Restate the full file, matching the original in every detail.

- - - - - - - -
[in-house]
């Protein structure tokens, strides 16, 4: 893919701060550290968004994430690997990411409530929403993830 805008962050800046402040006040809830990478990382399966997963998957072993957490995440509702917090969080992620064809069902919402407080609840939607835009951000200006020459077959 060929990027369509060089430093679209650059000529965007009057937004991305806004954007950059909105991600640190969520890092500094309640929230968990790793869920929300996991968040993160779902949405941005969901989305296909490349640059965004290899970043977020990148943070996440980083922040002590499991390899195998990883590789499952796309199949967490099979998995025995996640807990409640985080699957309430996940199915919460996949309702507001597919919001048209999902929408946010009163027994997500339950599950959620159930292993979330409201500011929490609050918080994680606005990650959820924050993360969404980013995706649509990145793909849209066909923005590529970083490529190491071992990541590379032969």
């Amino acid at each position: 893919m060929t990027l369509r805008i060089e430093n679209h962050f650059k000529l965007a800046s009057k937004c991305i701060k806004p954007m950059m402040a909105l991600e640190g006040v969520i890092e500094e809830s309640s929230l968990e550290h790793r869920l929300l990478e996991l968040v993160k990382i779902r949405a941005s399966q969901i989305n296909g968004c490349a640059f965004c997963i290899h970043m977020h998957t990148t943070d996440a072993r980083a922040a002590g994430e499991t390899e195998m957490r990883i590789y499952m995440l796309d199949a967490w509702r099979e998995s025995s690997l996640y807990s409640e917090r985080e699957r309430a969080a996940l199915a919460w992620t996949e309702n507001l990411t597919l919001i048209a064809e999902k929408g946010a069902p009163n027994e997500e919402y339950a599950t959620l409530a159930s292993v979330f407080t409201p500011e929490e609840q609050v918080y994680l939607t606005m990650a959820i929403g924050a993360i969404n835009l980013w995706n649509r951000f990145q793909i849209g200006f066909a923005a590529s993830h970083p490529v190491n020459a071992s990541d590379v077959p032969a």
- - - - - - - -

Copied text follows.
[in-house]
């Protein structure tokens, strides 16, 4: 893919701060550290968004994430690997990411409530929403993830 805008962050800046402040006040809830990478990382399966997963998957072993957490995440509702917090969080992620064809069902919402407080609840939607835009951000200006020459077959 060929990027369509060089430093679209650059000529965007009057937004991305806004954007950059909105991600640190969520890092500094309640929230968990790793869920929300996991968040993160779902949405941005969901989305296909490349640059965004290899970043977020990148943070996440980083922040002590499991390899195998990883590789499952796309199949967490099979998995025995996640807990409640985080699957309430996940199915919460996949309702507001597919919001048209999902929408946010009163027994997500339950599950959620159930292993979330409201500011929490609050918080994680606005990650959820924050993360969404980013995706649509990145793909849209066909923005590529970083490529190491071992990541590379032969």
């Amino acid at each position: 893919m060929t990027l369509r805008i060089e430093n679209h962050f650059k000529l965007a800046s009057k937004c991305i701060k806004p954007m950059m402040a909105l991600e640190g006040v969520i890092e500094e809830s309640s929230l968990e550290h790793r869920l929300l990478e996991l968040v993160k990382i779902r949405a941005s399966q969901i989305n296909g968004c490349a640059f965004c997963i290899h970043m977020h998957t990148t943070d996440a072993r980083a922040a002590g994430e499991t390899e195998m957490r990883i590789y499952m995440l796309d199949a967490w509702r099979e998995s025995s690997l996640y807990s409640e917090r985080e699957r309430a969080a996940l199915a919460w992620t996949e309702n507001l990411t597919l919001i048209a064809e999902k929408g946010a069902p009163n027994e997500e919402y339950a599950t959620l409530a159930s292993v979330f407080t409201p500011e929490e609840q609050v918080y994680l939607t606005m990650a959820i929403g924050a993360i969404n835009l980013w995706n649509r951000f990145q793909i849209g200006f066909a923005a590529s993830h970083p490529v190491n020459a071992s990541d590379v077959p032969a």